Enable Block: 

This briefing outlines why long-term strategies are a fundamental component of national climate policy architecture, and how SIDS can benefit from developing one, both directly in terms of prioritising efforts for achieving the Paris Agreement goals, and indirectly through synergies with other sustainable development and resilience goals.

Small island developing states are particularly vulnerable to climate change, natural disasters, and external economic shocks.

Small island developing states are particularly vulnerable to climate change, natural disasters, and external economic shocks.

Most Small Island Developing States (SIDS) rely heavily on conventional fossil fuels for electricity generation and transport; however, renewables have the potential to deliver quick returns, decrease costs, create jobs and improve the local economy for many of these island states.

Most Small Island Developing States (SIDS) are still not eligible for concessional financing because they are classified as middle- or high-income countries. But they are more vulnerable than income data alone might suggest.

Small island developing states (SIDS) are among the most vulnerable countries to the impacts of the coronavirus (COVID-19) crisis, which is disrupting key economic sectors that SIDS’ undiversified and already fragile economies strongly rely upon.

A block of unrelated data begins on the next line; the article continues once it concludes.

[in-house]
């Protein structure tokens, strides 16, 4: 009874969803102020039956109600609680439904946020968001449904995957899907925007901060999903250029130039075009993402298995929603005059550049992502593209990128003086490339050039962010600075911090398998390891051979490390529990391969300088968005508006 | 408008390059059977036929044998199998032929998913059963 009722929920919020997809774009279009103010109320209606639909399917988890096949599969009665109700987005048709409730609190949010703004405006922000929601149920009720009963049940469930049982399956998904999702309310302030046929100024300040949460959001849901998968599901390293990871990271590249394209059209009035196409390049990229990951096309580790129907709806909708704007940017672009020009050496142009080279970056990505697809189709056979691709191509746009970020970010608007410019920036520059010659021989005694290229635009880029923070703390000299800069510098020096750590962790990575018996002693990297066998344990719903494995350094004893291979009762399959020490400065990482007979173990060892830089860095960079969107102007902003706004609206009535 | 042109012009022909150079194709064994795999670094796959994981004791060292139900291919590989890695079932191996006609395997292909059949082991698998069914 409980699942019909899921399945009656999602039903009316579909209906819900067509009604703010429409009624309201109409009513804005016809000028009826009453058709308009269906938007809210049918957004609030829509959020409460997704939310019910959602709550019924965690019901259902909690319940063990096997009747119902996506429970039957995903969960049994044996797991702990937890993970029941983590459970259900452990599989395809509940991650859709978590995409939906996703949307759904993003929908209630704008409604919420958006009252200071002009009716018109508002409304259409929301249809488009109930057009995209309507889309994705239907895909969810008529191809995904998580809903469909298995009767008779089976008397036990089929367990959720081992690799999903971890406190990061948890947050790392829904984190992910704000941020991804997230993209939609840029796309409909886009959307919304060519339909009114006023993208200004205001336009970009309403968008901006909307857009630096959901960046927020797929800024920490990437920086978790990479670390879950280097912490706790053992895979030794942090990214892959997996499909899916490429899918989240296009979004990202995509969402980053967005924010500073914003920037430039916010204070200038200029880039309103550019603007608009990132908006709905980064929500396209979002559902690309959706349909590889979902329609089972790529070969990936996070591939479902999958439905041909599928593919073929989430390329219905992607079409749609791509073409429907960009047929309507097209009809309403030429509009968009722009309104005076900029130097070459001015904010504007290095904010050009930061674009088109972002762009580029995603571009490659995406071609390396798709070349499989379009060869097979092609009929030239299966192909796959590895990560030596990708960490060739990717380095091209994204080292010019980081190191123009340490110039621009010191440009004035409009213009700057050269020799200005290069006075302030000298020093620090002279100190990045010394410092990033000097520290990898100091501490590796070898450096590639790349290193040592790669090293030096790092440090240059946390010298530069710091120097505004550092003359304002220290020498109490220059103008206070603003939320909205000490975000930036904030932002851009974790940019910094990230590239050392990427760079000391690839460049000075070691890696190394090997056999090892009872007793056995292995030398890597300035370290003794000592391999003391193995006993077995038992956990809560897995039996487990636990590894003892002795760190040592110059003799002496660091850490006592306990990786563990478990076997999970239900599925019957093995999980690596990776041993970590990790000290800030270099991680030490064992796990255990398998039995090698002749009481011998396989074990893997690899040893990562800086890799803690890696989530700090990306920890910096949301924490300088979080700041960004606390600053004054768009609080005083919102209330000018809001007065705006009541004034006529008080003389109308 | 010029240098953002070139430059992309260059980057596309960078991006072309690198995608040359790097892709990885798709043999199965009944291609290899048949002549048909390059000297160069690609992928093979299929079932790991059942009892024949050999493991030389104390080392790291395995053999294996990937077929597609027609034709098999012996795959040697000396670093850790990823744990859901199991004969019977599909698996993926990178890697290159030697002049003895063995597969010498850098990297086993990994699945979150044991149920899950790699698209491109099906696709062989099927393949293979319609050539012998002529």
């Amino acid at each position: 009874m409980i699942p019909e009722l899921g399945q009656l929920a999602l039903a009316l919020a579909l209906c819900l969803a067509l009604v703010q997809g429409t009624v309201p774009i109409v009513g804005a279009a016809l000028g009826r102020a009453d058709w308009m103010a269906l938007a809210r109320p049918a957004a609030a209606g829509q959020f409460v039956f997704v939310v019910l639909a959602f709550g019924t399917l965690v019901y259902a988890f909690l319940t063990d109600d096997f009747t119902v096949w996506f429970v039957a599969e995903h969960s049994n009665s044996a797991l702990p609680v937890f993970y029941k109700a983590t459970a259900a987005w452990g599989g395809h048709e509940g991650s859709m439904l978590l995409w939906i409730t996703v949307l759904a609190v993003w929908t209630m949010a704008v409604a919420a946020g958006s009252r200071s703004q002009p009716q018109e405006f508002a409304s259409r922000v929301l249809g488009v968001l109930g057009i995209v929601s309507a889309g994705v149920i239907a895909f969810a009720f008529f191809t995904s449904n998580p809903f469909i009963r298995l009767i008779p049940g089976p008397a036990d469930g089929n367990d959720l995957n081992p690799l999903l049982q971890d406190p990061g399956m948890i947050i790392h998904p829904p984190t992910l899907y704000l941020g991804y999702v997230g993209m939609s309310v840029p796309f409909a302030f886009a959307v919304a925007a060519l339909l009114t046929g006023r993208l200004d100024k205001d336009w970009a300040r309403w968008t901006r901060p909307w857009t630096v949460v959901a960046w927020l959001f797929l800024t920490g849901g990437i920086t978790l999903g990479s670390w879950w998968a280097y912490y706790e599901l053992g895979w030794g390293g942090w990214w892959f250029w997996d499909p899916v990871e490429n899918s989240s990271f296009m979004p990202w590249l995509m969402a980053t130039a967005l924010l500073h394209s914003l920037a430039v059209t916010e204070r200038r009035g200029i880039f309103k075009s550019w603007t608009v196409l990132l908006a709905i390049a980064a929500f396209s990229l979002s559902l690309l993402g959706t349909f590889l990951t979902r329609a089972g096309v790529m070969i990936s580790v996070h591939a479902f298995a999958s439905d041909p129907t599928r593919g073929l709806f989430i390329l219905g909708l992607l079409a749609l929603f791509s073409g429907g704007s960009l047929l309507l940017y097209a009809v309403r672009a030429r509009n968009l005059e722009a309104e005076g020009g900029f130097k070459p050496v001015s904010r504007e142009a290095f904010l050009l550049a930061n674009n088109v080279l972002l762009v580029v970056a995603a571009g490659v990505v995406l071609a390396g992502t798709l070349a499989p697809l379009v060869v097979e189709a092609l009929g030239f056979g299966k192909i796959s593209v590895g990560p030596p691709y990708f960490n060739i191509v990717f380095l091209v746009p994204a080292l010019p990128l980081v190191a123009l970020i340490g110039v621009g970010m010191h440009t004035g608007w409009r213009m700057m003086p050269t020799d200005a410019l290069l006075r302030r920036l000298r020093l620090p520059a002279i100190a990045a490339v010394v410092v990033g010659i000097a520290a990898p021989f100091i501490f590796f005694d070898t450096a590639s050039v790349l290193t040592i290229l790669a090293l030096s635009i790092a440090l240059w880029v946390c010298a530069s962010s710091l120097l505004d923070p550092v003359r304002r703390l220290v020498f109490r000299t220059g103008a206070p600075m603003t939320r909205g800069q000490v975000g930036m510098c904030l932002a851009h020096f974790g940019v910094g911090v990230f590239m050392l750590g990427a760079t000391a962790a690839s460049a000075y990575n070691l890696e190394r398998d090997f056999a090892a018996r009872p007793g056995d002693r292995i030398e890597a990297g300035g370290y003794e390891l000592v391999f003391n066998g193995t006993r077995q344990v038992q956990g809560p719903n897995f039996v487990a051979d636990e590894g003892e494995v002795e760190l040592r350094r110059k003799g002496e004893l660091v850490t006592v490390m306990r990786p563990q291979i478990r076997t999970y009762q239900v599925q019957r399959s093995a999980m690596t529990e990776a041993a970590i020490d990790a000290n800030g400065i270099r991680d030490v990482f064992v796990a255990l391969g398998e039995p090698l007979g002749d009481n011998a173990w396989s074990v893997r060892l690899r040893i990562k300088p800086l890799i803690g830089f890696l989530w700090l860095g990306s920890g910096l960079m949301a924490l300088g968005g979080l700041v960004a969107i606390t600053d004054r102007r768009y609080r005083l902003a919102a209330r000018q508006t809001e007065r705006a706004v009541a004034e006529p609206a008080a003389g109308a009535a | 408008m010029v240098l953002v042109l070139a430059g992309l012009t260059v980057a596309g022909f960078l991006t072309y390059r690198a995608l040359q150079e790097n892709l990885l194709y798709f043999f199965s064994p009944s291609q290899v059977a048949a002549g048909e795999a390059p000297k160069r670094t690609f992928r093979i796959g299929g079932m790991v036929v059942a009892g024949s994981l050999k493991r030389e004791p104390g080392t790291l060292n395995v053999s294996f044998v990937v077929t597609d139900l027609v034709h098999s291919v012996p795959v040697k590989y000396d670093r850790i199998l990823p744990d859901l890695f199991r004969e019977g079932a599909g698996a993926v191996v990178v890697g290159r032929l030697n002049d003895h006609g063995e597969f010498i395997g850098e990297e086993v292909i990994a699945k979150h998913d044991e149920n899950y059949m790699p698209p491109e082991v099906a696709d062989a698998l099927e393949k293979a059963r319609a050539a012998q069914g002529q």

There are 38 Small Island Developing States (SIDS) in the world, located in the Caribbean, Pacific and Atlantic-Indian-Ocean Mediterranean-South (AIMS) China Sea regions. The SIDS are on the front line of climate change, highly vulnerable to extreme weather events and sea-level rise.

Theory of Change (ToC) has become a common buzzword in climate adaptation circles in recent years. As a growing number of donors and financing entities require theories of change it can feel like yet another hoop to jump through, especially for Small Island Developing States (SIDS) where resources are limited and staff are often over-stretched.

The Global Water Partnership-Caribbean (GWP-Caribbean) and the Statistical Institute of Jamaica (STATIN) have issued a handbook that provides guidance on monitoring progress towards achieving the Sustainable Development Goal on clean water and sanitation (SDG 6) in the Caribbean region.

The least developed countries (LDCs), landlocked developing countries (LLDCs) and small island developing states (SIDS) are among the most vulnerable groups of countries in the world. They are disproportionately affected by the negative impacts of climate change due to their structural constraints and geographical disadvantage.

Pages